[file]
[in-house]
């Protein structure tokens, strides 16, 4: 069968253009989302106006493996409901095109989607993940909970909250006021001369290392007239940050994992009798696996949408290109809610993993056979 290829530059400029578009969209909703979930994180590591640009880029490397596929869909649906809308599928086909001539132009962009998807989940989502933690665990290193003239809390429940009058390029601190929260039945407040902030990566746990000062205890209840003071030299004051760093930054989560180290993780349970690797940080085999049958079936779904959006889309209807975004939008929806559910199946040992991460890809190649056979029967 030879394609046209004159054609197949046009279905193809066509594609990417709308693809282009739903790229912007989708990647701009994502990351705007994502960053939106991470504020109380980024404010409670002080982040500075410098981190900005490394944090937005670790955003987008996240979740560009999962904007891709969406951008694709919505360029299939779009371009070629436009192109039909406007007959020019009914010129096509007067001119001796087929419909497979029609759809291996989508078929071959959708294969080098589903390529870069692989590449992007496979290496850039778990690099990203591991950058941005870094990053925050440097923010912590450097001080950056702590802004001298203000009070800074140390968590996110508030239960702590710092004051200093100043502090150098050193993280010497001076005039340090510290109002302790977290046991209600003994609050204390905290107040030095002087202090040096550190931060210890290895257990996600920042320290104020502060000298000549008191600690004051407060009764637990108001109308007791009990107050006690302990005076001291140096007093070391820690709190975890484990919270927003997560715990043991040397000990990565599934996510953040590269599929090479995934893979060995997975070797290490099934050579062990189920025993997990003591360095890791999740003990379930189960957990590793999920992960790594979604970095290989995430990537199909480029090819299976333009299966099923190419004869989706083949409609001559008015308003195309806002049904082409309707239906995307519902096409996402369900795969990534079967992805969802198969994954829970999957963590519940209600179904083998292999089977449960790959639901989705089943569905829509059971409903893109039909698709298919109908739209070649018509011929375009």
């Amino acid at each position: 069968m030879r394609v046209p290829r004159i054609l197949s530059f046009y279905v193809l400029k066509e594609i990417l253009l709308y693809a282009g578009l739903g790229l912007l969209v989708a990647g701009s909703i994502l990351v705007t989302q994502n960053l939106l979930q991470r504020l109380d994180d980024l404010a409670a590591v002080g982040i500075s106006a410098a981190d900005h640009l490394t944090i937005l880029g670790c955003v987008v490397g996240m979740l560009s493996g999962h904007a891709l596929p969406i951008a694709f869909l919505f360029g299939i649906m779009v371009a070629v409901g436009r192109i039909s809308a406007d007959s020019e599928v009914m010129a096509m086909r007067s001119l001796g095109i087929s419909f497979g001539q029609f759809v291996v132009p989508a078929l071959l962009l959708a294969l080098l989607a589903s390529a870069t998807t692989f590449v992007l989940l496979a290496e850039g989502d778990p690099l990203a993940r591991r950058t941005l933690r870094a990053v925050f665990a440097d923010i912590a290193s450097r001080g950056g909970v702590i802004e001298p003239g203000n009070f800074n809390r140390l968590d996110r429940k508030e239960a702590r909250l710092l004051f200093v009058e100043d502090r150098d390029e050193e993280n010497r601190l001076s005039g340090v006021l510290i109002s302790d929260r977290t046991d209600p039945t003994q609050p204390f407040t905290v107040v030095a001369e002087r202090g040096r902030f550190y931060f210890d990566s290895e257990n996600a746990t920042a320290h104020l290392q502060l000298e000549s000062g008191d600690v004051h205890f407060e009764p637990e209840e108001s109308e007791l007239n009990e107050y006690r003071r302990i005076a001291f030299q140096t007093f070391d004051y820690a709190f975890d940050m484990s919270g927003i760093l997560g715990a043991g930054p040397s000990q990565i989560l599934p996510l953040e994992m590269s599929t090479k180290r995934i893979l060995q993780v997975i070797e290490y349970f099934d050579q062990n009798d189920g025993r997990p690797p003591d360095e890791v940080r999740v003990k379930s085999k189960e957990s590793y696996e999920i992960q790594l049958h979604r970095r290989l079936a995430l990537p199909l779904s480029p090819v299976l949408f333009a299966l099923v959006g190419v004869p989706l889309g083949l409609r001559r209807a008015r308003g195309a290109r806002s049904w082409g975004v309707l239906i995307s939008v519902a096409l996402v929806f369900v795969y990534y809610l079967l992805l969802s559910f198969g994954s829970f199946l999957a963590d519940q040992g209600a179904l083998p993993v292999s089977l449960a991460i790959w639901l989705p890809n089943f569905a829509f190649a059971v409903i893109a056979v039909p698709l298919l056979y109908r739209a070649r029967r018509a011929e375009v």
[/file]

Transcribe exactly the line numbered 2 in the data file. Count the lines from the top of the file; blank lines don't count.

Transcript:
């Protein structure tokens, strides 16, 4: 069968253009989302106006493996409901095109989607993940909970909250006021001369290392007239940050994992009798696996949408290109809610993993056979 290829530059400029578009969209909703979930994180590591640009880029490397596929869909649906809308599928086909001539132009962009998807989940989502933690665990290193003239809390429940009058390029601190929260039945407040902030990566746990000062205890209840003071030299004051760093930054989560180290993780349970690797940080085999049958079936779904959006889309209807975004939008929806559910199946040992991460890809190649056979029967 030879394609046209004159054609197949046009279905193809066509594609990417709308693809282009739903790229912007989708990647701009994502990351705007994502960053939106991470504020109380980024404010409670002080982040500075410098981190900005490394944090937005670790955003987008996240979740560009999962904007891709969406951008694709919505360029299939779009371009070629436009192109039909406007007959020019009914010129096509007067001119001796087929419909497979029609759809291996989508078929071959959708294969080098589903390529870069692989590449992007496979290496850039778990690099990203591991950058941005870094990053925050440097923010912590450097001080950056702590802004001298203000009070800074140390968590996110508030239960702590710092004051200093100043502090150098050193993280010497001076005039340090510290109002302790977290046991209600003994609050204390905290107040030095002087202090040096550190931060210890290895257990996600920042320290104020502060000298000549008191600690004051407060009764637990108001109308007791009990107050006690302990005076001291140096007093070391820690709190975890484990919270927003997560715990043991040397000990990565599934996510953040590269599929090479995934893979060995997975070797290490099934050579062990189920025993997990003591360095890791999740003990379930189960957990590793999920992960790594979604970095290989995430990537199909480029090819299976333009299966099923190419004869989706083949409609001559008015308003195309806002049904082409309707239906995307519902096409996402369900795969990534079967992805969802198969994954829970999957963590519940209600179904083998292999089977449960790959639901989705089943569905829509059971409903893109039909698709298919109908739209070649018509011929375009």